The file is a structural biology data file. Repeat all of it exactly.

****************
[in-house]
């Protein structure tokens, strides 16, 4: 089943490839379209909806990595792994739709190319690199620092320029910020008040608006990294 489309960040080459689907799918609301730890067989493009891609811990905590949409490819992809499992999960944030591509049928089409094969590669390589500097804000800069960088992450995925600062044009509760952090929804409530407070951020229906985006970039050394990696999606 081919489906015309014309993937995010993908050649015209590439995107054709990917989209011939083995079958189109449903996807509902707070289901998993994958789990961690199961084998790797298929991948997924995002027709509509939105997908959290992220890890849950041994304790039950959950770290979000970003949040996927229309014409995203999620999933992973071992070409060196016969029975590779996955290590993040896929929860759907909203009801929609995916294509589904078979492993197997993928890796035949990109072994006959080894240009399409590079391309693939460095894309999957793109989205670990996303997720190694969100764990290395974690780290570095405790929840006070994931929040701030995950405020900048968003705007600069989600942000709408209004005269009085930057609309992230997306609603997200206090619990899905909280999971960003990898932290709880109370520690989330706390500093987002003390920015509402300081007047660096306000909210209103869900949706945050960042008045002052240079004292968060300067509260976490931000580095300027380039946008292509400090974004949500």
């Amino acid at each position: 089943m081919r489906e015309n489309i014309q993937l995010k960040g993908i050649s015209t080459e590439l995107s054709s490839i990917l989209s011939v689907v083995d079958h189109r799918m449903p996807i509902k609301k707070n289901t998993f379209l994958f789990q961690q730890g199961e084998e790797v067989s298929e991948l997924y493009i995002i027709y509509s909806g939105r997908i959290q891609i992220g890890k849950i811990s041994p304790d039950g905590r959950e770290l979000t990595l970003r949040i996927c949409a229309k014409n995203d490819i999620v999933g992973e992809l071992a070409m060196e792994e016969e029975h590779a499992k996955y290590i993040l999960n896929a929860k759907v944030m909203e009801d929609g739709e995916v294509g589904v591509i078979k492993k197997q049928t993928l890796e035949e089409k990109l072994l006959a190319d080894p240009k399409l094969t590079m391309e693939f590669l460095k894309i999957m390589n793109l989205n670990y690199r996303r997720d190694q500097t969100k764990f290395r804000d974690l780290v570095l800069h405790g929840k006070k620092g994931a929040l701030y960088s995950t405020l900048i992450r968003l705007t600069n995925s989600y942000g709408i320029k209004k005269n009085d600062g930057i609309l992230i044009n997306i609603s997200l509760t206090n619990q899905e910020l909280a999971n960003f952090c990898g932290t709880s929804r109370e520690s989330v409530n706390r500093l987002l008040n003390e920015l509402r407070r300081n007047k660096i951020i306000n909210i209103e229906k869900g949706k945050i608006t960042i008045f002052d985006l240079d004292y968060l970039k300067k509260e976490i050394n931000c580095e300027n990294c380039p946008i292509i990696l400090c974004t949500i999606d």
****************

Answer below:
[in-house]
């Protein structure tokens, strides 16, 4: 089943490839379209909806990595792994739709190319690199620092320029910020008040608006990294 489309960040080459689907799918609301730890067989493009891609811990905590949409490819992809499992999960944030591509049928089409094969590669390589500097804000800069960088992450995925600062044009509760952090929804409530407070951020229906985006970039050394990696999606 081919489906015309014309993937995010993908050649015209590439995107054709990917989209011939083995079958189109449903996807509902707070289901998993994958789990961690199961084998790797298929991948997924995002027709509509939105997908959290992220890890849950041994304790039950959950770290979000970003949040996927229309014409995203999620999933992973071992070409060196016969029975590779996955290590993040896929929860759907909203009801929609995916294509589904078979492993197997993928890796035949990109072994006959080894240009399409590079391309693939460095894309999957793109989205670990996303997720190694969100764990290395974690780290570095405790929840006070994931929040701030995950405020900048968003705007600069989600942000709408209004005269009085930057609309992230997306609603997200206090619990899905909280999971960003990898932290709880109370520690989330706390500093987002003390920015509402300081007047660096306000909210209103869900949706945050960042008045002052240079004292968060300067509260976490931000580095300027380039946008292509400090974004949500």
């Amino acid at each position: 089943m081919r489906e015309n489309i014309q993937l995010k960040g993908i050649s015209t080459e590439l995107s054709s490839i990917l989209s011939v689907v083995d079958h189109r799918m449903p996807i509902k609301k707070n289901t998993f379209l994958f789990q961690q730890g199961e084998e790797v067989s298929e991948l997924y493009i995002i027709y509509s909806g939105r997908i959290q891609i992220g890890k849950i811990s041994p304790d039950g905590r959950e770290l979000t990595l970003r949040i996927c949409a229309k014409n995203d490819i999620v999933g992973e992809l071992a070409m060196e792994e016969e029975h590779a499992k996955y290590i993040l999960n896929a929860k759907v944030m909203e009801d929609g739709e995916v294509g589904v591509i078979k492993k197997q049928t993928l890796e035949e089409k990109l072994l006959a190319d080894p240009k399409l094969t590079m391309e693939f590669l460095k894309i999957m390589n793109l989205n670990y690199r996303r997720d190694q500097t969100k764990f290395r804000d974690l780290v570095l800069h405790g929840k006070k620092g994931a929040l701030y960088s995950t405020l900048i992450r968003l705007t600069n995925s989600y942000g709408i320029k209004k005269n009085d600062g930057i609309l992230i044009n997306i609603s997200l509760t206090n619990q899905e910020l909280a999971n960003f952090c990898g932290t709880s929804r109370e520690s989330v409530n706390r500093l987002l008040n003390e920015l509402r407070r300081n007047k660096i951020i306000n909210i209103e229906k869900g949706k945050i608006t960042i008045f002052d985006l240079d004292y968060l970039k300067k509260e976490i050394n931000c580095e300027n990294c380039p946008i292509i990696l400090c974004t949500i999606d």